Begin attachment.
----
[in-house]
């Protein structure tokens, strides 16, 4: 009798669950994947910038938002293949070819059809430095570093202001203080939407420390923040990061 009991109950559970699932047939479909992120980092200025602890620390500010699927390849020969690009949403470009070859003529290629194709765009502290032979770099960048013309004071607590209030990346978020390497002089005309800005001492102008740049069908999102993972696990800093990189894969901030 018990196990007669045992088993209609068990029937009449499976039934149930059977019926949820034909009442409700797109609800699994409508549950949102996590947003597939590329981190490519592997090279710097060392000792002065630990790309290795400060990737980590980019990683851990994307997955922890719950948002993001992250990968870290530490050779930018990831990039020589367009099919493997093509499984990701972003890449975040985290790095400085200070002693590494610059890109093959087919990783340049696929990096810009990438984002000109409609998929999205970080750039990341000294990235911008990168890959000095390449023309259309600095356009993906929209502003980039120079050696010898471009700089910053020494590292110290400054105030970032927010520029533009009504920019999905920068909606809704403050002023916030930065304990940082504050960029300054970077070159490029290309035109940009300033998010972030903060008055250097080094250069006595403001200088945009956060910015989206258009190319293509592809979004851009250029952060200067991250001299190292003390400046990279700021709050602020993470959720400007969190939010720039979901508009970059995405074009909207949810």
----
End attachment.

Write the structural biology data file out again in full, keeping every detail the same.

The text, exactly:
[in-house]
């Protein structure tokens, strides 16, 4: 009798669950994947910038938002293949070819059809430095570093202001203080939407420390923040990061 009991109950559970699932047939479909992120980092200025602890620390500010699927390849020969690009949403470009070859003529290629194709765009502290032979770099960048013309004071607590209030990346978020390497002089005309800005001492102008740049069908999102993972696990800093990189894969901030 018990196990007669045992088993209609068990029937009449499976039934149930059977019926949820034909009442409700797109609800699994409508549950949102996590947003597939590329981190490519592997090279710097060392000792002065630990790309290795400060990737980590980019990683851990994307997955922890719950948002993001992250990968870290530490050779930018990831990039020589367009099919493997093509499984990701972003890449975040985290790095400085200070002693590494610059890109093959087919990783340049696929990096810009990438984002000109409609998929999205970080750039990341000294990235911008990168890959000095390449023309259309600095356009993906929209502003980039120079050696010898471009700089910053020494590292110290400054105030970032927010520029533009009504920019999905920068909606809704403050002023916030930065304990940082504050960029300054970077070159490029290309035109940009300033998010972030903060008055250097080094250069006595403001200088945009956060910015989206258009190319293509592809979004851009250029952060200067991250001299190292003390400046990279700021709050602020993470959720400007969190939010720039979901508009970059995405074009909207949810």